It seems to me that not only are Galambosians prevented from spreading their own views because of their bizarre self-imposed IP restrictions–now they cannot even claim credit for these bizarre ideas, leading to an infinite recursive Galambosian loop.


Yetanotherlibertarian October 28, 2011 at 9:44 pm


But wait: How could a true IP follower use ANY word at all without paying the inventor/creator of that word (and the underlying concept)? Galambos payed a nickel for “liberty”… And that’s just one word!

John P. October 29, 2011 at 7:16 am

Who is he paying the money too? Or is there just a box full of nickles somewhere waiting to be claimed?

nate-m October 29, 2011 at 5:57 pm

I could tell you that, but it would be infringing on a person’s intellectual property.

I can’t tell you who’s intellectual property that would be infringing on because their name is their own intellectual property and I cannot use it without paying them money first.

Unfortunately I cannot pay them because I cannot find them. I tried using a phone book, but it is full of people’s names. Those are people’s intellectual property and the phone book is a book of piracy. So I couldn’t actually find the name because doing so meant that I would be reading the name of other people and I can’t live with myself for performing such a terrible act of privacy. I would just be encouraging the phone company to violate more intellectual property by using their services anyways.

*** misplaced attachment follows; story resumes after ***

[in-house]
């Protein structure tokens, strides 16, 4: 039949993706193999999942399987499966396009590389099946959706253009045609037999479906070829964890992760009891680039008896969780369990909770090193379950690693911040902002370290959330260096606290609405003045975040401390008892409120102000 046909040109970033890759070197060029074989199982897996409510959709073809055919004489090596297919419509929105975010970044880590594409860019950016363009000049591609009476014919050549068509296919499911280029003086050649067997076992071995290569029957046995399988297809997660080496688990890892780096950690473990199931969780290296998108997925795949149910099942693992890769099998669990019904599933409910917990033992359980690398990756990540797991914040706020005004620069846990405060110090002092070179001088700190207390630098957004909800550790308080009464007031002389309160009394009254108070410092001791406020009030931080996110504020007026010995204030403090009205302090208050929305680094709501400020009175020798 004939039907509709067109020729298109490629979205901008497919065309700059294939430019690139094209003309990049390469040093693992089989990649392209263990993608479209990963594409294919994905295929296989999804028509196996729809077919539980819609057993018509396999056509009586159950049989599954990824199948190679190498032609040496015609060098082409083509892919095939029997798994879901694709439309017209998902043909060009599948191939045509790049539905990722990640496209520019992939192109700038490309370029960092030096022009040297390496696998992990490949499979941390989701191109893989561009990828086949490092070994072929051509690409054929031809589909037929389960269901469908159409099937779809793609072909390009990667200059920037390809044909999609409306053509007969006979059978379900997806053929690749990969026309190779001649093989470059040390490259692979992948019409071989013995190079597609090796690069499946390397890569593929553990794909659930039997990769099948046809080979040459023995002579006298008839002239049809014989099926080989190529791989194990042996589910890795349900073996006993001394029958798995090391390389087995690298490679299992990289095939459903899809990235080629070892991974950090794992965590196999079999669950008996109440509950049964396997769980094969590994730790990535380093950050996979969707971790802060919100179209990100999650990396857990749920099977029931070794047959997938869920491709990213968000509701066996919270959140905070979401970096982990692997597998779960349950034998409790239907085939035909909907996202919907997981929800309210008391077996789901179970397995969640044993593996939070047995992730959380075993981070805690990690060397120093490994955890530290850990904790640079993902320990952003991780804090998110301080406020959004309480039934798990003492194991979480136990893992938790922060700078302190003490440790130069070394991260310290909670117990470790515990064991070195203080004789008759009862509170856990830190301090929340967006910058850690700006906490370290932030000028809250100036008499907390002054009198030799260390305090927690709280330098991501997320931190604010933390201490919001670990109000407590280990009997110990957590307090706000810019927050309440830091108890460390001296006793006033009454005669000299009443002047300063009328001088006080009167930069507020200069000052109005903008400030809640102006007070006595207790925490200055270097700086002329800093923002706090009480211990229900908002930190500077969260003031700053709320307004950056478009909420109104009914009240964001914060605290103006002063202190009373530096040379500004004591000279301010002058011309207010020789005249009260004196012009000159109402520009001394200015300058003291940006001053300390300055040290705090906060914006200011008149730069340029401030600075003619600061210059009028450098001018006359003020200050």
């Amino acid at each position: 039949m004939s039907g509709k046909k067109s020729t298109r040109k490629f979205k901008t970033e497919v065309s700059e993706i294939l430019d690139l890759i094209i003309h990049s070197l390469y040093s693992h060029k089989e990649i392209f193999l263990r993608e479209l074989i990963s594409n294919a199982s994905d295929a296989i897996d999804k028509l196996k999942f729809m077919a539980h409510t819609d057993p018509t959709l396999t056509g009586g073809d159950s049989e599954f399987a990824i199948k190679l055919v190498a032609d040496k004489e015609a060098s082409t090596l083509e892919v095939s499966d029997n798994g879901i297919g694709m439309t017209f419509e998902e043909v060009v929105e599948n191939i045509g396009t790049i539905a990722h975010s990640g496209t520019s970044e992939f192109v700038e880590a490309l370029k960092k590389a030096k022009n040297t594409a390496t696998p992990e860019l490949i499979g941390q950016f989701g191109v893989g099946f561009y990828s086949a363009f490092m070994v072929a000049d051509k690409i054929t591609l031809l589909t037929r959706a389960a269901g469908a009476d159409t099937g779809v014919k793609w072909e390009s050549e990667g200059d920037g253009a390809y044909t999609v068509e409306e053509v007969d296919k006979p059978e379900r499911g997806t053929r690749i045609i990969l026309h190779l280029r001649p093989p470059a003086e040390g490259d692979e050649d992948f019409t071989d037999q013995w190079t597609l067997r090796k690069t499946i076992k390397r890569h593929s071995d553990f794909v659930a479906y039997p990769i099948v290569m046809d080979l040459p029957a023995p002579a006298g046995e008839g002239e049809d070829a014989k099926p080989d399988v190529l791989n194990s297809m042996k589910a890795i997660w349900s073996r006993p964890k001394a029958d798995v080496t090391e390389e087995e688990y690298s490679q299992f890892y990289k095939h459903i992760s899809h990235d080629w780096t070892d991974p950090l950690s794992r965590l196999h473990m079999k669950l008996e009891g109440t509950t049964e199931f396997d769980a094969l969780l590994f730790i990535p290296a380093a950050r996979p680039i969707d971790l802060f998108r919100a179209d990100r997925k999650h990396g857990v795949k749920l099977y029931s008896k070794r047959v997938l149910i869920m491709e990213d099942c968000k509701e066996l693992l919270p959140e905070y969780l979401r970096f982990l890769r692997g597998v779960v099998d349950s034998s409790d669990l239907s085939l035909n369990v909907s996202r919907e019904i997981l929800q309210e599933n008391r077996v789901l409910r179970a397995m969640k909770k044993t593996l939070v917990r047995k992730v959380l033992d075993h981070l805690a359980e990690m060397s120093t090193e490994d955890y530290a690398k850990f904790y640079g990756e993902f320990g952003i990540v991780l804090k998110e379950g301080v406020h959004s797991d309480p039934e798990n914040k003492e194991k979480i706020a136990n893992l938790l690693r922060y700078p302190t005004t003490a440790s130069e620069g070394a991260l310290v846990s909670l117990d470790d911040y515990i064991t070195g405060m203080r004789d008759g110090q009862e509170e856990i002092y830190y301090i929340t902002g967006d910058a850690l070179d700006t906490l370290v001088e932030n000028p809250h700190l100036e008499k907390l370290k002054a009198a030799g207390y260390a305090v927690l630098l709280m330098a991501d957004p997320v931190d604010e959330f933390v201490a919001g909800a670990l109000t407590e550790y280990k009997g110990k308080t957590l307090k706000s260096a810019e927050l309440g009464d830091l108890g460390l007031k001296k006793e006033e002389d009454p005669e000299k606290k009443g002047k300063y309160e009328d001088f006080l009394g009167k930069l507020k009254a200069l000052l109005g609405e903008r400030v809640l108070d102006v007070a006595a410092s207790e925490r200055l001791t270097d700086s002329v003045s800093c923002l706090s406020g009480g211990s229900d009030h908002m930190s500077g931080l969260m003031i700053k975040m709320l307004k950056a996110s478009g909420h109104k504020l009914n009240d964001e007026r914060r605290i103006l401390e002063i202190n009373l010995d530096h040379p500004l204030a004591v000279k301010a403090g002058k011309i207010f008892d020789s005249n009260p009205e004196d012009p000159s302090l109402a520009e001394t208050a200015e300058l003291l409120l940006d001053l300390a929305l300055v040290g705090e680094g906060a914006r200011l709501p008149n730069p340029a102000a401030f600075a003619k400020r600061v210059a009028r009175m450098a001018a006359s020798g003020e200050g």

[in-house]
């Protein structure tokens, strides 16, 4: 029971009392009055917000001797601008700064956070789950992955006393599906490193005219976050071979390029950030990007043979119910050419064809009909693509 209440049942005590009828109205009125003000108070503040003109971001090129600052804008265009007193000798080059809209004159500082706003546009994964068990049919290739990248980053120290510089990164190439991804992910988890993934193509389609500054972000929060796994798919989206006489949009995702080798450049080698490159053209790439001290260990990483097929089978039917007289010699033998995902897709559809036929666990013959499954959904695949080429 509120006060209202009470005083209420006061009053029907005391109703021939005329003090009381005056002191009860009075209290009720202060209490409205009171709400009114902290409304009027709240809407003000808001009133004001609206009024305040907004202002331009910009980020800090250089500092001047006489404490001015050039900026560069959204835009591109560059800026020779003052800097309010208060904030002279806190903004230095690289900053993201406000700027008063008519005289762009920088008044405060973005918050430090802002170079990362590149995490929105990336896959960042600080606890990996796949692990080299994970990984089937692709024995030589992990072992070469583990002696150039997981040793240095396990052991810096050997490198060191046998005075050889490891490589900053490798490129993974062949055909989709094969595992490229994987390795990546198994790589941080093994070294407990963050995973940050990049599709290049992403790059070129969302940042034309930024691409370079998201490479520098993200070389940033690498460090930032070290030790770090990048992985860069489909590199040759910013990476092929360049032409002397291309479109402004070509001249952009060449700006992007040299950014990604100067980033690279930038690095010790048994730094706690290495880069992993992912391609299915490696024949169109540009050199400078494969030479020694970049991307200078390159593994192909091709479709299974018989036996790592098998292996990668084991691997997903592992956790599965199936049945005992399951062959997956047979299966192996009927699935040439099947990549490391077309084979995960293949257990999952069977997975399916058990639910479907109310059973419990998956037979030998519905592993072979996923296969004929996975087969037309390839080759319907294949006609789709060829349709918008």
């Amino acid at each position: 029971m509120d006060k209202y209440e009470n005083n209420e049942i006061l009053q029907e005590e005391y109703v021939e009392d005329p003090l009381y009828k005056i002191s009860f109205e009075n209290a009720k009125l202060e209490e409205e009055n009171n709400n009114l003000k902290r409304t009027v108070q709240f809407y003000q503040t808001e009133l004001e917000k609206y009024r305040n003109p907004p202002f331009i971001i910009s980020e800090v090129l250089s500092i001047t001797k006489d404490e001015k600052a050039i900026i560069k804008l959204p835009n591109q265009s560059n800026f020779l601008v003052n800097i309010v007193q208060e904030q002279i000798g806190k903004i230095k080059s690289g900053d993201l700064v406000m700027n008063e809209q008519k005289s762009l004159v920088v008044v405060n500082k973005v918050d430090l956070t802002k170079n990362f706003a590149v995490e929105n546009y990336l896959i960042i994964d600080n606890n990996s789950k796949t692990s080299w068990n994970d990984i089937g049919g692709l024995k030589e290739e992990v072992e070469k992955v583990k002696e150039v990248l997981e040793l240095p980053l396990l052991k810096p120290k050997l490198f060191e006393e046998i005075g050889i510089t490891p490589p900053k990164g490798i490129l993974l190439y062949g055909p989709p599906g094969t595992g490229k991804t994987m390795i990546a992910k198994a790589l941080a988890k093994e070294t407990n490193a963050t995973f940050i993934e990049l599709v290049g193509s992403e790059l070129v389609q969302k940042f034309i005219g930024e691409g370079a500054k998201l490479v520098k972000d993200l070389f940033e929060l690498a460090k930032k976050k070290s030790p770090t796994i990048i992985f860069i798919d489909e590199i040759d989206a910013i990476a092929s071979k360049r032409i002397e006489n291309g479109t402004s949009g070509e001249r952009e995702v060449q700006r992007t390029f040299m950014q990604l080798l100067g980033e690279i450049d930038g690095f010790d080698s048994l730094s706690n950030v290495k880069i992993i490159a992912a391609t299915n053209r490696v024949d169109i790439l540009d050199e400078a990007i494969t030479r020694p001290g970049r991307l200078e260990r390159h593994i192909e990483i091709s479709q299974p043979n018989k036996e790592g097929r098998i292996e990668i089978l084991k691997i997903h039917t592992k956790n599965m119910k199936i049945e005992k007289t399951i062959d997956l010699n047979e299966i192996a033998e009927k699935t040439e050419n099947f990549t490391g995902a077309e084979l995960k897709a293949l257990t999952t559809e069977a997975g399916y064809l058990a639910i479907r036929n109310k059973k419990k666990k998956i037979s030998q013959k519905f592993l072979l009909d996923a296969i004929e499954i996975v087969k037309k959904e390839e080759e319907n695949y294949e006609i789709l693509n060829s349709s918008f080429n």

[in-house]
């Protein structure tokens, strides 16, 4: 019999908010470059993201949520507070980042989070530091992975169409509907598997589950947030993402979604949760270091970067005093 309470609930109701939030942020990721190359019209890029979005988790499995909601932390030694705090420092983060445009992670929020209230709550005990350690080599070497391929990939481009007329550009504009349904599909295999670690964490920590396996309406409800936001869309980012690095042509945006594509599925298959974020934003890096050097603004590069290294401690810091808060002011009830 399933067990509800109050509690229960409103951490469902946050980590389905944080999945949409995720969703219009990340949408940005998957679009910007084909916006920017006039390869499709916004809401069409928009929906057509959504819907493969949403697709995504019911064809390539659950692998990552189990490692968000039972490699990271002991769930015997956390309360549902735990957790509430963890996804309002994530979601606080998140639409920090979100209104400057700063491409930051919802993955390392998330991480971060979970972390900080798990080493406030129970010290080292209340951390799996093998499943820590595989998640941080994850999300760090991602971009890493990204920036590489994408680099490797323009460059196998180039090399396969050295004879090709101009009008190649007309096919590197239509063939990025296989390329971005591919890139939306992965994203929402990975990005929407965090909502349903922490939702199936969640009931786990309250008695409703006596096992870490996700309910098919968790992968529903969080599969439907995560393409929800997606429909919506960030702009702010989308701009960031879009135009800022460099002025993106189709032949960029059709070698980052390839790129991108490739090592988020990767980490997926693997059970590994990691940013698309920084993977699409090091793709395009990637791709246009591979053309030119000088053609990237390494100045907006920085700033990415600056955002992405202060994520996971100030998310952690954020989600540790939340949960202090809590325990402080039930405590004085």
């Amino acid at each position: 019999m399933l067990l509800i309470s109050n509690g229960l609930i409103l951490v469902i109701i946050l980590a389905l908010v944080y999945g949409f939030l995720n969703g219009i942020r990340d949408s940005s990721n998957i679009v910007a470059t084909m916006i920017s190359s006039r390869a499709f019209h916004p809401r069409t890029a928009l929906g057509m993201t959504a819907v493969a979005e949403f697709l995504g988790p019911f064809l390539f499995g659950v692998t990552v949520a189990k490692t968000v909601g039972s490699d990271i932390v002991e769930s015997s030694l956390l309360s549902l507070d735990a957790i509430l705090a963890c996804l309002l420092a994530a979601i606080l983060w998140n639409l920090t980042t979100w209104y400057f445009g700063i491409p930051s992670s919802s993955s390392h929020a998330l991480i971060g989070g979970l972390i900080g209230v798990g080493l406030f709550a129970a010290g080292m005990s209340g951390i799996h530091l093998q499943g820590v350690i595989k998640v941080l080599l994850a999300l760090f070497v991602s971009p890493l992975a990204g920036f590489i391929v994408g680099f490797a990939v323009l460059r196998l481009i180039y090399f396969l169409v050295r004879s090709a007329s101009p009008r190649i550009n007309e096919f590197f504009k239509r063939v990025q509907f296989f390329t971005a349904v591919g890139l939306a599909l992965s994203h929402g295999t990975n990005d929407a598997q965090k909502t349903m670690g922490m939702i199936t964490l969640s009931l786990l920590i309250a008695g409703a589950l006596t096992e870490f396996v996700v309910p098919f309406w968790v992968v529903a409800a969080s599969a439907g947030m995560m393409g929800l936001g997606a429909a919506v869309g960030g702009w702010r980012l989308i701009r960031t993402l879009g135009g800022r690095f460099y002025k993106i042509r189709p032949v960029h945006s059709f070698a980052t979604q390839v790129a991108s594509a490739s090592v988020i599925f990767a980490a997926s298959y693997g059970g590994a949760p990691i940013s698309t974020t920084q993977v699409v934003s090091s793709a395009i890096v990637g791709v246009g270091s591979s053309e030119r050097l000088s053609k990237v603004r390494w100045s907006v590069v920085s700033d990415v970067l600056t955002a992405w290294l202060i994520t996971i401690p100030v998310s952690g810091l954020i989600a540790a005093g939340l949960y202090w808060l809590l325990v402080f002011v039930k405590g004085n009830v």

But that’s ok.

To prevent stuff like this happening in the future I always make sure to provide licensing terms with any sort of intellectual property.

This post is my intellectual property. You now owe me 15 cents for reading it. You can mail that to me using a personal check or money order. Replying to this post creates a derivative product and costs only 30 cents. The price of reading is included in the price of replying. After 10 pm on next tuesday the price goes up to 33 cents, so hurry now!

Kevin Brown November 16, 2011 at 10:40 am

Why does Galambos assume Thomas Paine is even willing to sell him usage of his “property” (the word “liberty”) at all let alone at the price of 5 cents? I think it’s safe to say Paine never gave Galamobs permission to use the word “liberty” at all.

So apparently Galambos thinks he can use someone else’s “property” without permission and at whatever price he makes up.

This would mean that I can use anyone else’s “primary property” (IP) without permission and at the price I make up: $0.

Galambos didn’t realize it but dissecting his example and consistently applying the principles behind it allows for any copying of any pattern without permission and at a price of $0.

His own example destroys IP.

Brian Gladish November 26, 2011 at 4:22 pm

Not surprisingly, Stephan confuses independency with theft in his latest swipe at his favorite strawman. It is highly unlikely that Galambos ever read that article as he had little interest in economics that was not specifically Austrian or pre-Austrian (as in Bastiat). It certainly didn’t extend to reading journals on economic history. One would expect better from an IP lawyer, but Stephan is blinded by a red mist whenever he has a chance to attack Galambos, even after stating in Against Intellectual Property that his criticism “only applies to the extent that I am properly describing his views.”